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In markets, many instruments are quoted in volatility, but how we can tell what kind of volatility is this? Is it normal volatility, or lognormal volatility. because it affect our hedging positions.

So you cant say that it is always log normal because market instruments are in log normal world. Think of Sweden that has negative interest rates now. As we know, negative rates can not be in log-normal world.

If we have normal volatility then we use Bachelier's model to price it and if we have log normal volatility the we use Black 76 model to price. And it should not matter which model we use, we should always get the same price. Right? But what about the risk, delta, gamma, and vega? Two different models give you completely different risk measures and hedge positions.

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  • $\begingroup$ Yes, short term interest rates in many European countries are negative. You know whether it is Bachelier or Black 76 implied vol, because either you have calculated it yourself or your provider has to tell you (in BB it is written there). $\endgroup$ – Richard Oct 28 '15 at 11:36
  • $\begingroup$ I believe it is only rates where you might see both. My rule of thumb is that if the vol is of similar order of magnitude as the rate itself, then it is more likely normal. $\endgroup$ – Kiwiakos Oct 28 '15 at 13:52
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Options on interest rates futures in the listed markets are always traded 1-yield (100-yield) just like the futures which are traded 1-yield. So negative rates aren't an issue and its always black volatility.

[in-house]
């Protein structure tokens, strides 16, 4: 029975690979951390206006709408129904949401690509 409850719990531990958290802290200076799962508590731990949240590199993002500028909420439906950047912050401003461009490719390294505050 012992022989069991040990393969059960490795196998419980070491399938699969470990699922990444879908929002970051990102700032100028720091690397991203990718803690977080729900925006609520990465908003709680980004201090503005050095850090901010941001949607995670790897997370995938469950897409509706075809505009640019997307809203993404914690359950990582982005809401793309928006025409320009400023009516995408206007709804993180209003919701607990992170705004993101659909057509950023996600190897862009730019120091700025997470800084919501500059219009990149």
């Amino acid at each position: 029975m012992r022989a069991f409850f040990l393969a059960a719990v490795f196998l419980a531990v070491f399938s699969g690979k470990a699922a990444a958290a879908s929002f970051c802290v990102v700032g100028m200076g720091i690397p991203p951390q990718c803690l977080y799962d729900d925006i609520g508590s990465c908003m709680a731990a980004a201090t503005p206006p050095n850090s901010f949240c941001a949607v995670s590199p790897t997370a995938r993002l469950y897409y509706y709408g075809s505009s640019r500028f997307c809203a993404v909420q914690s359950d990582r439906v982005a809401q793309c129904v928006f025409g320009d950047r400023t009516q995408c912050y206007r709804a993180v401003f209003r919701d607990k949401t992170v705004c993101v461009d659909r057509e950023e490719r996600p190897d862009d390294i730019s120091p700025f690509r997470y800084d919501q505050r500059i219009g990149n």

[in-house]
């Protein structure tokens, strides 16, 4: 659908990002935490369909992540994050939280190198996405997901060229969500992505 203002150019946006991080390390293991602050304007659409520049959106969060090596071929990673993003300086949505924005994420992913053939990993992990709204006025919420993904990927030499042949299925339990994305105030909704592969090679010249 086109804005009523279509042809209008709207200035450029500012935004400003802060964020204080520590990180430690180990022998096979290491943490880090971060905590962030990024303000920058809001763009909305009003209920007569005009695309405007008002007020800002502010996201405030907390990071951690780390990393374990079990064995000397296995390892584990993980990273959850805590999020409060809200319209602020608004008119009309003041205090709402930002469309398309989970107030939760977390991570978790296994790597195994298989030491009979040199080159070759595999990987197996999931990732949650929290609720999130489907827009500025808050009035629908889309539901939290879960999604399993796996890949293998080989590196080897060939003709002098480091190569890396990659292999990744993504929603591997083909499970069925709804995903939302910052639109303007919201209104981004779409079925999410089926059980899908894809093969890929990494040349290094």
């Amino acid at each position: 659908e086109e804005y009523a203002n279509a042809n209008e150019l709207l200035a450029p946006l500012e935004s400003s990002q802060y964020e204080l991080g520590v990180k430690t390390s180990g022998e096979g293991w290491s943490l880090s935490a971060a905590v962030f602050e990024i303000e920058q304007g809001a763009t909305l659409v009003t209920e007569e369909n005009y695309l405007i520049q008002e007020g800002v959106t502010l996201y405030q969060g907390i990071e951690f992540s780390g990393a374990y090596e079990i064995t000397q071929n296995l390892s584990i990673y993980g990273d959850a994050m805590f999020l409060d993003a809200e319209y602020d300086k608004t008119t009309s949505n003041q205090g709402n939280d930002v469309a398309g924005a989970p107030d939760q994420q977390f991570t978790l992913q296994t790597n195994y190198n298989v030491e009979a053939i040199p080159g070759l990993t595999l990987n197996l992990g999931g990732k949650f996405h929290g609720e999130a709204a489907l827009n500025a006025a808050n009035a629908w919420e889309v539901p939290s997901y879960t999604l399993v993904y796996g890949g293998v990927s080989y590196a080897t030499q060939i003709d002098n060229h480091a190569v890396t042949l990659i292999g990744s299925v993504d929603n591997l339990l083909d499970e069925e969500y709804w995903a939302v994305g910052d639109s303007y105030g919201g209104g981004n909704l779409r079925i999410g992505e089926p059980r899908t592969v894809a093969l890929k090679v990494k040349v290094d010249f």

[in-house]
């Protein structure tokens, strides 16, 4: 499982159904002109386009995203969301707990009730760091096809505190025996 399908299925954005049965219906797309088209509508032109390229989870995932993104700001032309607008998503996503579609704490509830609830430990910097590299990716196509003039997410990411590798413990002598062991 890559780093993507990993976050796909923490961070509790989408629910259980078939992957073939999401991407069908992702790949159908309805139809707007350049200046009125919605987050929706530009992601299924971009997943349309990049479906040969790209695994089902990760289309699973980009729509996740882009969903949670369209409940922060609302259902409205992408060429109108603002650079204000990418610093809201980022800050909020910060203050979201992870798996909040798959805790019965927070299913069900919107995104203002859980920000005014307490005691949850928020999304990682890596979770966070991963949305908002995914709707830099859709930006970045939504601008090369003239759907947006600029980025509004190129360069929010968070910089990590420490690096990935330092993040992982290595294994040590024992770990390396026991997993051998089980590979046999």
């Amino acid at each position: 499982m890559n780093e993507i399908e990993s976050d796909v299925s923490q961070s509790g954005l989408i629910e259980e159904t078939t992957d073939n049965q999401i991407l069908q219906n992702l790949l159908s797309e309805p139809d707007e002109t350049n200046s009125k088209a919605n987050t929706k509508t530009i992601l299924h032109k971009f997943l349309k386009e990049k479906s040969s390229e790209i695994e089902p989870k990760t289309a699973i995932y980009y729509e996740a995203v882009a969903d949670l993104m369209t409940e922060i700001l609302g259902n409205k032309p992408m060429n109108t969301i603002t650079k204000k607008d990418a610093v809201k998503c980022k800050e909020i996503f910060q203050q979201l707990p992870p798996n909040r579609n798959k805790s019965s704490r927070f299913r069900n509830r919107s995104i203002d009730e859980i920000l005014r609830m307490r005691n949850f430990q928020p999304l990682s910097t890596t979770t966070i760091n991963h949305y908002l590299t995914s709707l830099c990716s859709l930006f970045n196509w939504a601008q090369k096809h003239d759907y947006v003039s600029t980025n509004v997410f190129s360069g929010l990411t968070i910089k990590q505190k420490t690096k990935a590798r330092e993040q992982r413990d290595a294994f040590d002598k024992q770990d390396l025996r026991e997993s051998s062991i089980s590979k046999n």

In the OTC market, both normal and black volatility are quoted, but the common practice is to use black volatility is what is way more frequently used. In the case of negative interest rates, as of right now, there aren't any liquid markets or quotes (normal or black volatility doesn't matter), mostly because negative rates is a recent 2015 phenomena.

However, as the previous answer said, you can definitely get custom quotes from some experimenting dealers who can use some pricing formula off a SABR model or some other variation (but you can bet that dealer will give you horrible off-the-market quotes with wide bid/ask due to absence of a market).

Here's the volatility curve quotes for EUR Swaptions in both normal and black volatility (see the missing volatility for 1Mo x 1Yr, 1Mo x 2Yr, 3Mo x 1Yr, etc.)

Black Volatility

Black Volatility

Normal Volatility

Normal Volatility

When negative interest rates are not an issue, the full surface options quotes are available, e.g. in the US:

Black Volatility

US Black Volatility

Normal Volatility

US Normal Volatility

Price should always match. It is up to the dealers on how they want to hedge it ---- and by and large, the futures (which is a way more liquid market) is used to hedge OTC options.

It would not uncommon to use PCA models (and calculate a beta of the yields to the PCA models) to figure out the right hedge (DV01 based) for the futures, rather than using greeks per se.

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  • $\begingroup$ I don't understand why those values are missing. Can you please explain a bit? $\endgroup$ – SmallChess Oct 30 '15 at 3:47